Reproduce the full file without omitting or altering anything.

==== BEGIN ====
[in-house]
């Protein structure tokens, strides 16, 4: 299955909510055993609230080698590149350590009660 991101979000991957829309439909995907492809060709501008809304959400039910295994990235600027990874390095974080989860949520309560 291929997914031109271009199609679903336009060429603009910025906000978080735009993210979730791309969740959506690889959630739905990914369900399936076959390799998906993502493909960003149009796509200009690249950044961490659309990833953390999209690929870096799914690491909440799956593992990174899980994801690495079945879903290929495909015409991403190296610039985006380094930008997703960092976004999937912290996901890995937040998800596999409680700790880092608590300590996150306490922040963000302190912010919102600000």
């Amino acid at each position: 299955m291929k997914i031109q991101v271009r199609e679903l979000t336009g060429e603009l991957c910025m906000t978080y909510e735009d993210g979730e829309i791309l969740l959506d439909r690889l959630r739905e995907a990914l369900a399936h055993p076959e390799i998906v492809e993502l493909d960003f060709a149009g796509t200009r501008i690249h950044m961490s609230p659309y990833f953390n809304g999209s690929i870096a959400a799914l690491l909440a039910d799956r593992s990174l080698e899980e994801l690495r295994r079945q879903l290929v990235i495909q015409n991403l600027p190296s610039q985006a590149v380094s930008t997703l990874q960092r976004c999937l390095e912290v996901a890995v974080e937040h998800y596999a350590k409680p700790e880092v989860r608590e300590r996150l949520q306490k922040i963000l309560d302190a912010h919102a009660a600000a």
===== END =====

[in-house]
């Protein structure tokens, strides 16, 4: 299955909510055993609230080698590149350590009660 991101979000991957829309439909995907492809060709501008809304959400039910295994990235600027990874390095974080989860949520309560 291929997914031109271009199609679903336009060429603009910025906000978080735009993210979730791309969740959506690889959630739905990914369900399936076959390799998906993502493909960003149009796509200009690249950044961490659309990833953390999209690929870096799914690491909440799956593992990174899980994801690495079945879903290929495909015409991403190296610039985006380094930008997703960092976004999937912290996901890995937040998800596999409680700790880092608590300590996150306490922040963000302190912010919102600000």
């Amino acid at each position: 299955m291929k997914i031109q991101v271009r199609e679903l979000t336009g060429e603009l991957c910025m906000t978080y909510e735009d993210g979730e829309i791309l969740l959506d439909r690889l959630r739905e995907a990914l369900a399936h055993p076959e390799i998906v492809e993502l493909d960003f060709a149009g796509t200009r501008i690249h950044m961490s609230p659309y990833f953390n809304g999209s690929i870096a959400a799914l690491l909440a039910d799956r593992s990174l080698e899980e994801l690495r295994r079945q879903l290929v990235i495909q015409n991403l600027p190296s610039q985006a590149v380094s930008t997703l990874q960092r976004c999937l390095e912290v996901a890995v974080e937040h998800y596999a350590k409680p700790e880092v989860r608590e300590r996150l949520q306490k922040i963000l309560d302190a912010h919102a009660a600000a």